Let $:f:X\to Y$ be a projective surjective morphism between two normal varieties over $\mathbb{C}$. Assume that $f$ has only $1$-dimensional fibers. Let $D$ be a multi-section of $f$, i.e., $D$ is a prime Weil divisor on $X$ such that $f|_D: D\to Y$ is a generically finite surjective morphism. Let $D\to Y''\to Y $ be the Stein factorization of $f|_D$ and $Y'\to Y''$ the normalization morphism. Now we do a fiber product between $f:X\to $Y and $\phi:Y'\to Y$, i.e., $X\times_Y Y'$. Let $X'$ be the normalization of the main component of $X\times_Y Y'$ dominating $Y'$. Let $f':X'\to Y'$ and $\phi':X'\to X$ be the corresponding projections.

Now in this scenario, I have seen in several papers so far now (without any explanation) that $\phi'^{-1}D$ splits into irreducible components, at least one of which becomes a section for $f':X'\to Y'$ over a dense open subset of $Y'$.

My question is why is this true? How would one prove it formally? I actually need to make all the components of $\phi'^{-1}D$ into sections over some dense open set, so I believe I will have to perform this kind base changes few more times, then how I do know this process stops after finitely many steps?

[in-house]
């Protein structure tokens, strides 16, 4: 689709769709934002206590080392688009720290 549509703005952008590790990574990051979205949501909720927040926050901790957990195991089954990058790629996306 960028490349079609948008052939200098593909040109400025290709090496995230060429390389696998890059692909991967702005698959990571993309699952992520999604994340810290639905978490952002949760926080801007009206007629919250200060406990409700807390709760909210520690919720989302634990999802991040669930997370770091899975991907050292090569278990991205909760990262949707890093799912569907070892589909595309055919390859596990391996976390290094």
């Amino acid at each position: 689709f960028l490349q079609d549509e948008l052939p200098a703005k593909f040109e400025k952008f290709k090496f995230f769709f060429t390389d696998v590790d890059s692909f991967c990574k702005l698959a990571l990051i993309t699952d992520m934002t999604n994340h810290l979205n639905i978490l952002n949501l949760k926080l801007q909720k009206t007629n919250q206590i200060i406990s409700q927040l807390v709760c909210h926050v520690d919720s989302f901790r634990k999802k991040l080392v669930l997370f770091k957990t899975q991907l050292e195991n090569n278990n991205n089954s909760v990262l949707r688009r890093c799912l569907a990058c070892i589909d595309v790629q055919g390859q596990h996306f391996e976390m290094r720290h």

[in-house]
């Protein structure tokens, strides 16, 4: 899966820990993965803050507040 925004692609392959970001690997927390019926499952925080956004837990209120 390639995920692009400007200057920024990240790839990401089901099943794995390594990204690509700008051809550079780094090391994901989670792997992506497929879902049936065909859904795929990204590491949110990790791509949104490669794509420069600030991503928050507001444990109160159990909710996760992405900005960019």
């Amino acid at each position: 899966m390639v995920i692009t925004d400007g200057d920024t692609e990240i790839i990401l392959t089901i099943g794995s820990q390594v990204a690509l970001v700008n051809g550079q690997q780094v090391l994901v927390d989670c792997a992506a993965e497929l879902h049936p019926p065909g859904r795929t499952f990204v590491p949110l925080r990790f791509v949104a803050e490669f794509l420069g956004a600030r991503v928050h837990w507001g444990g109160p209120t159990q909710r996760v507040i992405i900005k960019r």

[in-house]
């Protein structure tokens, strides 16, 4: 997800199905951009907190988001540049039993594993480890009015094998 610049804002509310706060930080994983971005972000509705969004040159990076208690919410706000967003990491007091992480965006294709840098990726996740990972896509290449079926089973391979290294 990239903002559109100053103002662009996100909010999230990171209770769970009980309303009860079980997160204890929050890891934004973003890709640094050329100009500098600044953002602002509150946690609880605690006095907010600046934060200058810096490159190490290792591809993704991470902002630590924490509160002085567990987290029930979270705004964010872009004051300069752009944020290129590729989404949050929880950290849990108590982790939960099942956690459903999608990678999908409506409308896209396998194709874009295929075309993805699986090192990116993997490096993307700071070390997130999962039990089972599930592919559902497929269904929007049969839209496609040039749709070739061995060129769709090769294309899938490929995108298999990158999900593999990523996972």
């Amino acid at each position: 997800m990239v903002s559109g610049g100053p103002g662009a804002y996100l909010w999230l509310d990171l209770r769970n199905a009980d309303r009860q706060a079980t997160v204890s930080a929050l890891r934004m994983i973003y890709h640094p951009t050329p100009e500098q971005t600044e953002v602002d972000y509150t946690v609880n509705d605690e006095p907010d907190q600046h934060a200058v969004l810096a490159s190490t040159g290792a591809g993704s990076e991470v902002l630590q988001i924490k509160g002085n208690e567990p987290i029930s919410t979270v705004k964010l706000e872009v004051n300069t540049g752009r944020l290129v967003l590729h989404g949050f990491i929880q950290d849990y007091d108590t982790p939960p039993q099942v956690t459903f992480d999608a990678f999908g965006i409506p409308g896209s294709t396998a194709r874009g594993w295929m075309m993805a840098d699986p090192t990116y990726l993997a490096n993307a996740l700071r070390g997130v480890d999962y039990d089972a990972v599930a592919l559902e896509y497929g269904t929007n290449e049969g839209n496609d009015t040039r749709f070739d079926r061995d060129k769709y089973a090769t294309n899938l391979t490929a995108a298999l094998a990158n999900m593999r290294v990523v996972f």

** I assumed $D$ is only a prime Weil diviso but it helps you may assume that it is also a Cartier divisor, so that pullback makes sense.

** I would like to mention that this seems to be a standard technique in proving the Canonical Bundle Formula when the relative dimension is $1$. For example, this argument appears in the proof of Theorem 8.1 in the paper "Towards the second main theorem on complements" by Prokhorov and Shokurov (2009).


1 Answer 1


First, you have a multisection $D_1 = D \times_Y Y'$ for the family $X' \to Y'$, which is still generically finite of the same degree over $Y'$.

On the other hand, let $D' = D \times_{Y''} Y'$. Then the maps $D' \to D \to X$ and $D' \to Y'$ induce a map $D' \to X'$ which is generically finite over $Y'$ with connected fibers (by properties of the Stein decomposition). Hence it is generically one-to-one onto $Y'$. On the other hand, the image of $D'$ in $X'$ sits in $D_1$. Therefore, $D_1$ splits as the union of the image of $D'$ and an extra component, say $D_2$. Now $D_2$ is generically finite over $Y'$ of degree by 1 less than the degree of $D$. So, we can continue the procedure and be sure that it eventually stops.


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